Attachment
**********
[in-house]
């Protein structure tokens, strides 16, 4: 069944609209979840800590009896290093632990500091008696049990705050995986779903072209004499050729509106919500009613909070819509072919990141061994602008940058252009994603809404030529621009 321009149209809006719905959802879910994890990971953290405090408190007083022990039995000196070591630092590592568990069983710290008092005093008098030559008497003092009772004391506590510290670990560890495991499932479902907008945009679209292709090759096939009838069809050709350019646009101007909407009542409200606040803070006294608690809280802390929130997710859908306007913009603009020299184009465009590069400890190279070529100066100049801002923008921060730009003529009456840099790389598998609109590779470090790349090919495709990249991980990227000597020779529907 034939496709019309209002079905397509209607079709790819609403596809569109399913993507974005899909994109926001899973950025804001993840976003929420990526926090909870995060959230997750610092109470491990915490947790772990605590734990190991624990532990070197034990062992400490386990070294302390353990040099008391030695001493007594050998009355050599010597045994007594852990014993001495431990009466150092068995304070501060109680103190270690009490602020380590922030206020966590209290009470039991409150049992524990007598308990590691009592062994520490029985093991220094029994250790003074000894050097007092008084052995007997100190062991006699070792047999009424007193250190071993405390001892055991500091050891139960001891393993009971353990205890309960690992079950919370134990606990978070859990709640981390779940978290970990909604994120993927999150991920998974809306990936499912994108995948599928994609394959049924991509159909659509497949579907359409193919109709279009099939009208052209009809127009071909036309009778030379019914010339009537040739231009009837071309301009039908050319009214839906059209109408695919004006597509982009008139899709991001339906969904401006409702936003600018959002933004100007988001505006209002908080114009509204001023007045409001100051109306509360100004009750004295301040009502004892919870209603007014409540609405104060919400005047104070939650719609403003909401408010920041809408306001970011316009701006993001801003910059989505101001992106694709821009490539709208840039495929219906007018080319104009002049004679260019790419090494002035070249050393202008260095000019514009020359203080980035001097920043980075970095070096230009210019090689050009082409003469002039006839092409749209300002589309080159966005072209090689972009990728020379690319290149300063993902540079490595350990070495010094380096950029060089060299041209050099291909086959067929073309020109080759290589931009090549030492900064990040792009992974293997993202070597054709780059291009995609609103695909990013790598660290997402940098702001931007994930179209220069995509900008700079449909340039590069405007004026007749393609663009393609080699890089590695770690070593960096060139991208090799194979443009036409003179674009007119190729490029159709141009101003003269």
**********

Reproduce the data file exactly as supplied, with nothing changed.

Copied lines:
[in-house]
């Protein structure tokens, strides 16, 4: 069944609209979840800590009896290093632990500091008696049990705050995986779903072209004499050729509106919500009613909070819509072919990141061994602008940058252009994603809404030529621009 321009149209809006719905959802879910994890990971953290405090408190007083022990039995000196070591630092590592568990069983710290008092005093008098030559008497003092009772004391506590510290670990560890495991499932479902907008945009679209292709090759096939009838069809050709350019646009101007909407009542409200606040803070006294608690809280802390929130997710859908306007913009603009020299184009465009590069400890190279070529100066100049801002923008921060730009003529009456840099790389598998609109590779470090790349090919495709990249991980990227000597020779529907 034939496709019309209002079905397509209607079709790819609403596809569109399913993507974005899909994109926001899973950025804001993840976003929420990526926090909870995060959230997750610092109470491990915490947790772990605590734990190991624990532990070197034990062992400490386990070294302390353990040099008391030695001493007594050998009355050599010597045994007594852990014993001495431990009466150092068995304070501060109680103190270690009490602020380590922030206020966590209290009470039991409150049992524990007598308990590691009592062994520490029985093991220094029994250790003074000894050097007092008084052995007997100190062991006699070792047999009424007193250190071993405390001892055991500091050891139960001891393993009971353990205890309960690992079950919370134990606990978070859990709640981390779940978290970990909604994120993927999150991920998974809306990936499912994108995948599928994609394959049924991509159909659509497949579907359409193919109709279009099939009208052209009809127009071909036309009778030379019914010339009537040739231009009837071309301009039908050319009214839906059209109408695919004006597509982009008139899709991001339906969904401006409702936003600018959002933004100007988001505006209002908080114009509204001023007045409001100051109306509360100004009750004295301040009502004892919870209603007014409540609405104060919400005047104070939650719609403003909401408010920041809408306001970011316009701006993001801003910059989505101001992106694709821009490539709208840039495929219906007018080319104009002049004679260019790419090494002035070249050393202008260095000019514009020359203080980035001097920043980075970095070096230009210019090689050009082409003469002039006839092409749209300002589309080159966005072209090689972009990728020379690319290149300063993902540079490595350990070495010094380096950029060089060299041209050099291909086959067929073309020109080759290589931009090549030492900064990040792009992974293997993202070597054709780059291009995609609103695909990013790598660290997402940098702001931007994930179209220069995509900008700079449909340039590069405007004026007749393609663009393609080699890089590695770690070593960096060139991208090799194979443009036409003179674009007119190729490029159709141009101003003269």